You can't legislate common sense." /> You can't legislate common sense." /> Should avalanche survivor be charged? - Winnipeg Free Press

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Should avalanche survivor be charged?

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160_bc_avalanche_080101[1].jpg You can't legislate common sense.But police in British Columbia believe they can do something about a young man who was lucky to survive his brush with an avalanche. His friend perished in the same accident.Precedent-setting charges of criminal negligence are now being considered against the survivor after the men ignored warning signs and entered a restricted area of a popular ski hill in Whistler. (Read full story HERE)Police say they likely triggered the avalanche, which swept them both over a cliff. And officials say they're tired of seeing careless people causing these types of senseless tragedies.They believe the only logical step now is to start arresting the scofflaws.I'm not sure it will be any kind of deterrent. After all, if the risk of a sudden, violent death isn't enough to scare a brainless thrill-seeker away, will the possibility of getting arrested do the trick?But I don't blame officials, who likely have every ground in law to proceed with charges.It's not unusual to see a motorist - perhaps impaired by alcohol or distracted by other factors - charged even if involved in a single-vehicle where nobody is injured.And if drivers are expected to comply with stop signs and traffic lights, why shouldn't skiers and snowboarders do the same with warning signs?There are other factors here too. These men, by deliberatley placing themselves in a dangerous situation, also put the lives of emergency responders at risk.Sure it's their job to to come to the rescue. But that doesn't mean we should give the cause of the accident a free pass.I'm not saying the survivor here should be blamed for his friend's death. That would be going too far, in my opinion. Unless there is evidence the other man was dragged into the area against his will, no such charge (such as criminal negligence causing death) should be laid.But this is about personal responsibility and accountability. If the man's actions were negligent in law, than so be it. Charge him. Set the precedent. And make sure there is consistency from this point forward.He doesn't need to go to jail. But perhaps a criminal conviction on his record - which at least might hinder his future travel to other popular ski destinations outside Canada - might be able to do what those avalanche warning signs clearly can not and put a stop to this kind of risky behaviour.Agree? Disagree? Post your thoughts below.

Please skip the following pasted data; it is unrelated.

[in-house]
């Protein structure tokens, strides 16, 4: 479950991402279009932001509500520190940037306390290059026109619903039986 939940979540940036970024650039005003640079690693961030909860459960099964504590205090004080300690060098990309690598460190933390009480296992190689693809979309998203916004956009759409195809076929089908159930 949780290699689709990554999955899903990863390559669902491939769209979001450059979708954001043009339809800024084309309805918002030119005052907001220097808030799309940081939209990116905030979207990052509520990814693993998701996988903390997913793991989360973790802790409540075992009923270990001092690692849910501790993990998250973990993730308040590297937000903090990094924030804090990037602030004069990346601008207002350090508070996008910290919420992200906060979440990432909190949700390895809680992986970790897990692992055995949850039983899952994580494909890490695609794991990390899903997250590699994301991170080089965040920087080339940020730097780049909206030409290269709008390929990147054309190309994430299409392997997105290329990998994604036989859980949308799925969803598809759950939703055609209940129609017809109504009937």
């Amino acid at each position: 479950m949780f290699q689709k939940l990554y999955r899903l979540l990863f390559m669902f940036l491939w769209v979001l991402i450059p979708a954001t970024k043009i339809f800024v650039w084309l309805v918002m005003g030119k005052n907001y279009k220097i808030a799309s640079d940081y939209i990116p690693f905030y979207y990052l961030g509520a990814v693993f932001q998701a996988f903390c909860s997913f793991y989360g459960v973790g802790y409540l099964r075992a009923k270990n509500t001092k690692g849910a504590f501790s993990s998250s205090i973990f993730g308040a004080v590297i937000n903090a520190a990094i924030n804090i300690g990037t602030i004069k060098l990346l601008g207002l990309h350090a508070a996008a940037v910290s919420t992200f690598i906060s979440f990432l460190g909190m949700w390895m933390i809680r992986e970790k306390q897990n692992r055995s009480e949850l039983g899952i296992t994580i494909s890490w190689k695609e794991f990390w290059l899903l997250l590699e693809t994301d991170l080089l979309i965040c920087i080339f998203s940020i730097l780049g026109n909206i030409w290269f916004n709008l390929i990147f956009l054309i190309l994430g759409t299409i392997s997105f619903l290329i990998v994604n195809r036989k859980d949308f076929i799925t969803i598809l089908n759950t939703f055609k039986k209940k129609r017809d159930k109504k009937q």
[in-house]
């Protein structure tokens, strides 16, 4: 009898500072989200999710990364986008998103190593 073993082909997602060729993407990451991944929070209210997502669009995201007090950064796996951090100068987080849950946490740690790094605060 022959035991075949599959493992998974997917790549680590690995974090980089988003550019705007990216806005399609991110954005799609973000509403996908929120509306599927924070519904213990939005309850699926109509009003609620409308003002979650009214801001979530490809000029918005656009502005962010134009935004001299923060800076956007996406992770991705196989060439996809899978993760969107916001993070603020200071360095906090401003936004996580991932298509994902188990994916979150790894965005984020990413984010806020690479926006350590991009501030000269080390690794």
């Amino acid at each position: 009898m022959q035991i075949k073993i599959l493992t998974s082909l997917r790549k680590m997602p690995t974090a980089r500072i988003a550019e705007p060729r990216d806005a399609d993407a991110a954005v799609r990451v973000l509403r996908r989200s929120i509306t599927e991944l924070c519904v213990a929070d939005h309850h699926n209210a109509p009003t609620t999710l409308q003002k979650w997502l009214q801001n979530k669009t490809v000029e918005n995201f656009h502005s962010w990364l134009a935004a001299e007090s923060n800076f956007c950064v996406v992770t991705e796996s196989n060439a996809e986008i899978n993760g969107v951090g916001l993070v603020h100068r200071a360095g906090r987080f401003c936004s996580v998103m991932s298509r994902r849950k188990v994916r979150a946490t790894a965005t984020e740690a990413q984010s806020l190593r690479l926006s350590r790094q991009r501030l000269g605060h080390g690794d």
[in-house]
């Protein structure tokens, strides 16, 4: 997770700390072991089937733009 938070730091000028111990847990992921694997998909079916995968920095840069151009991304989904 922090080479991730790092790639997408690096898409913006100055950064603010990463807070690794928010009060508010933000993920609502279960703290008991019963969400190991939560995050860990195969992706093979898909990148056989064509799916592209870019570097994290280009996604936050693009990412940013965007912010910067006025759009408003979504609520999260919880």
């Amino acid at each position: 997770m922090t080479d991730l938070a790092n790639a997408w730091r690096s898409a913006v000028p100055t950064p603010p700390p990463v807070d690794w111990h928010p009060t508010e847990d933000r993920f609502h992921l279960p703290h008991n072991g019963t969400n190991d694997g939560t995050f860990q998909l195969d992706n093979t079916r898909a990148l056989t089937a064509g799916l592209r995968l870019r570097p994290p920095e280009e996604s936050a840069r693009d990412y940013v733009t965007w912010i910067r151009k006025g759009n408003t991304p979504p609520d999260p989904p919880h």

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About Mike McIntyre

Journalist, national radio show host, author, pundit and cruise director ... Mike McIntyre loves to keep busy.

Mike is the justice reporter for the Winnipeg Free Press, where he has worked since 1997. He produces and hosts the weekly talk radio show Crime and Punishment, which runs on the Corus Radio Network in several Canadian cities.

Born and bred in Winnipeg, Mike graduated from River East Collegiate and completed his journalism studies in the Creative Communications program at Red River College.

He and his wife, Chassity, have two children.

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